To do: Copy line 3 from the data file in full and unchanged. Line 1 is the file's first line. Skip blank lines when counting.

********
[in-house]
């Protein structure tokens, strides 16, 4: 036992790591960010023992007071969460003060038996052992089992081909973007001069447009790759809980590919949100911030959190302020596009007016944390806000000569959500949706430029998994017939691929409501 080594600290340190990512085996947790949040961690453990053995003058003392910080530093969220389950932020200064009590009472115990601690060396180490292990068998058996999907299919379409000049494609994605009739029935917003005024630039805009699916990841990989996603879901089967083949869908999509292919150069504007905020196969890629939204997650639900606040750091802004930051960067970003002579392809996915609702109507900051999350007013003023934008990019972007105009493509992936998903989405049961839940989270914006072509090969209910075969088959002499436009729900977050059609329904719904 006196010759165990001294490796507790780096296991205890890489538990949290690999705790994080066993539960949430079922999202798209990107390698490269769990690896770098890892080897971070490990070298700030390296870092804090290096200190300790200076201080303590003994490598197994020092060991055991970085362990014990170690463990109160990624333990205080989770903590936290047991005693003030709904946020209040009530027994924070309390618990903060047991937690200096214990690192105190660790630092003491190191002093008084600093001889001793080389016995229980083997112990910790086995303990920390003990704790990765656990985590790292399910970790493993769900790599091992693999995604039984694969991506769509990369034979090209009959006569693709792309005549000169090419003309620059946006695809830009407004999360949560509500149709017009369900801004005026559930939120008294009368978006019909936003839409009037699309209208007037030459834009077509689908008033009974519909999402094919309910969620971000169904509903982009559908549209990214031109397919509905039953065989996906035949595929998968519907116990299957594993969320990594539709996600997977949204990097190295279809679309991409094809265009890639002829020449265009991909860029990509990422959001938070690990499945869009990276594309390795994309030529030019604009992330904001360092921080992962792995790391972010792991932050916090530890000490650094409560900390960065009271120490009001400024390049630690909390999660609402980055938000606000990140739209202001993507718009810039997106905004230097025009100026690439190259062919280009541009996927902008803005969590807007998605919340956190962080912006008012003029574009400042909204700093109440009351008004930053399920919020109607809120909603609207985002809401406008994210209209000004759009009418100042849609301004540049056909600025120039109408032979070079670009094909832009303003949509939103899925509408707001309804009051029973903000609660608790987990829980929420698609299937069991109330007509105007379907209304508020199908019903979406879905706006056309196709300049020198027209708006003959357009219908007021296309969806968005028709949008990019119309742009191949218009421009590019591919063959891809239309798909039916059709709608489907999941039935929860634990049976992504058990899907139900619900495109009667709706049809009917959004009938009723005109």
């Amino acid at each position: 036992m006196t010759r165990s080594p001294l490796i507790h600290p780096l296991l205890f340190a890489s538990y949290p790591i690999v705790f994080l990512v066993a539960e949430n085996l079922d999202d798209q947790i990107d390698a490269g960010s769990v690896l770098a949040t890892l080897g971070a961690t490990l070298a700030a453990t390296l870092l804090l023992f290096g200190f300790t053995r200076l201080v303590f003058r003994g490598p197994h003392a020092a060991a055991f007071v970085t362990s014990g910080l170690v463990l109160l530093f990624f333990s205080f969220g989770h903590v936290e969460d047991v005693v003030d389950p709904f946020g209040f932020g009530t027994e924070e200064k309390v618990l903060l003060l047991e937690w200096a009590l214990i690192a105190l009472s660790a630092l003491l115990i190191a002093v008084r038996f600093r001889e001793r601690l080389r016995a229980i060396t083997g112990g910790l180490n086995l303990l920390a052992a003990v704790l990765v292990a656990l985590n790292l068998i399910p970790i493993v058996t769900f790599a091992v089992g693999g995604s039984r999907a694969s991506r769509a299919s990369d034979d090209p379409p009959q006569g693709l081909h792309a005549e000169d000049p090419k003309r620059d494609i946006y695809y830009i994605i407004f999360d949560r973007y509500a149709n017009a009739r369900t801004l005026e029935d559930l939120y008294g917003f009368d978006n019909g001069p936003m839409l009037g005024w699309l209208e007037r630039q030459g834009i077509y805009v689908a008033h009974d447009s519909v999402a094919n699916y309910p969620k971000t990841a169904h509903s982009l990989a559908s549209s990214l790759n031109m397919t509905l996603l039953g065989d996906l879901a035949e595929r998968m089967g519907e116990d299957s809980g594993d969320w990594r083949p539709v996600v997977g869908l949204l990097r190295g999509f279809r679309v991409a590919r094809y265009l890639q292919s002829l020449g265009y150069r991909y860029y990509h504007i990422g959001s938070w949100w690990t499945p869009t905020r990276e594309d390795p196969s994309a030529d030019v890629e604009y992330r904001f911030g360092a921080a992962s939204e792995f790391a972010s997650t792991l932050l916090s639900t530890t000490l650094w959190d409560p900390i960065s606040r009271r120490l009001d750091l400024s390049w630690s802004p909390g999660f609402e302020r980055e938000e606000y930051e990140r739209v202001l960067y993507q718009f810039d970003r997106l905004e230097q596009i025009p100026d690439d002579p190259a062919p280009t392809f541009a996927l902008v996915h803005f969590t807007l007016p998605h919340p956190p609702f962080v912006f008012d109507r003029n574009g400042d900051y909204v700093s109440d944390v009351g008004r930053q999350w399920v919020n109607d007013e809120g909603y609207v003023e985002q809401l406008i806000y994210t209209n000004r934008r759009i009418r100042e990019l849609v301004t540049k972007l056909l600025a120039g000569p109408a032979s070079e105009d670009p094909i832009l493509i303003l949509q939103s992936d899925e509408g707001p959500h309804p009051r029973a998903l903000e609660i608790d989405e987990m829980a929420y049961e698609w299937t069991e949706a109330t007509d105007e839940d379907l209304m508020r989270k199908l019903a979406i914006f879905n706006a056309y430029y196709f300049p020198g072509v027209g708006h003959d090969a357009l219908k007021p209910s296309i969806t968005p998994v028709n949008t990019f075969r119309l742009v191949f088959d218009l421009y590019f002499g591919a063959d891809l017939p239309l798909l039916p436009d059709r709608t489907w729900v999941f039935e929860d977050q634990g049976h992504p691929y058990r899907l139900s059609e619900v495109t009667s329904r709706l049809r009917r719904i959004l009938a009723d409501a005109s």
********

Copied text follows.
């Amino acid at each position: 036992m006196t010759r165990s080594p001294l490796i507790h600290p780096l296991l205890f340190a890489s538990y949290p790591i690999v705790f994080l990512v066993a539960e949430n085996l079922d999202d798209q947790i990107d390698a490269g960010s769990v690896l770098a949040t890892l080897g971070a961690t490990l070298a700030a453990t390296l870092l804090l023992f290096g200190f300790t053995r200076l201080v303590f003058r003994g490598p197994h003392a020092a060991a055991f007071v970085t362990s014990g910080l170690v463990l109160l530093f990624f333990s205080f969220g989770h903590v936290e969460d047991v005693v003030d389950p709904f946020g209040f932020g009530t027994e924070e200064k309390v618990l903060l003060l047991e937690w200096a009590l214990i690192a105190l009472s660790a630092l003491l115990i190191a002093v008084r038996f600093r001889e001793r601690l080389r016995a229980i060396t083997g112990g910790l180490n086995l303990l920390a052992a003990v704790l990765v292990a656990l985590n790292l068998i399910p970790i493993v058996t769900f790599a091992v089992g693999g995604s039984r999907a694969s991506r769509a299919s990369d034979d090209p379409p009959q006569g693709l081909h792309a005549e000169d000049p090419k003309r620059d494609i946006y695809y830009i994605i407004f999360d949560r973007y509500a149709n017009a009739r369900t801004l005026e029935d559930l939120y008294g917003f009368d978006n019909g001069p936003m839409l009037g005024w699309l209208e007037r630039q030459g834009i077509y805009v689908a008033h009974d447009s519909v999402a094919n699916y309910p969620k971000t990841a169904h509903s982009l990989a559908s549209s990214l790759n031109m397919t509905l996603l039953g065989d996906l879901a035949e595929r998968m089967g519907e116990d299957s809980g594993d969320w990594r083949p539709v996600v997977g869908l949204l990097r190295g999509f279809r679309v991409a590919r094809y265009l890639q292919s002829l020449g265009y150069r991909y860029y990509h504007i990422g959001s938070w949100w690990t499945p869009t905020r990276e594309d390795p196969s994309a030529d030019v890629e604009y992330r904001f911030g360092a921080a992962s939204e792995f790391a972010s997650t792991l932050l916090s639900t530890t000490l650094w959190d409560p900390i960065s606040r009271r120490l009001d750091l400024s390049w630690s802004p909390g999660f609402e302020r980055e938000e606000y930051e990140r739209v202001l960067y993507q718009f810039d970003r997106l905004e230097q596009i025009p100026d690439d002579p190259a062919p280009t392809f541009a996927l902008v996915h803005f969590t807007l007016p998605h919340p956190p609702f962080v912006f008012d109507r003029n574009g400042d900051y909204v700093s109440d944390v009351g008004r930053q999350w399920v919020n109607d007013e809120g909603y609207v003023e985002q809401l406008i806000y994210t209209n000004r934008r759009i009418r100042e990019l849609v301004t540049k972007l056909l600025a120039g000569p109408a032979s070079e105009d670009p094909i832009l493509i303003l949509q939103s992936d899925e509408g707001p959500h309804p009051r029973a998903l903000e609660i608790d989405e987990m829980a929420y049961e698609w299937t069991e949706a109330t007509d105007e839940d379907l209304m508020r989270k199908l019903a979406i914006f879905n706006a056309y430029y196709f300049p020198g072509v027209g708006h003959d090969a357009l219908k007021p209910s296309i969806t968005p998994v028709n949008t990019f075969r119309l742009v191949f088959d218009l421009y590019f002499g591919a063959d891809l017939p239309l798909l039916p436009d059709r709608t489907w729900v999941f039935e929860d977050q634990g049976h992504p691929y058990r899907l139900s059609e619900v495109t009667s329904r709706l049809r009917r719904i959004l009938a009723d409501a005109s």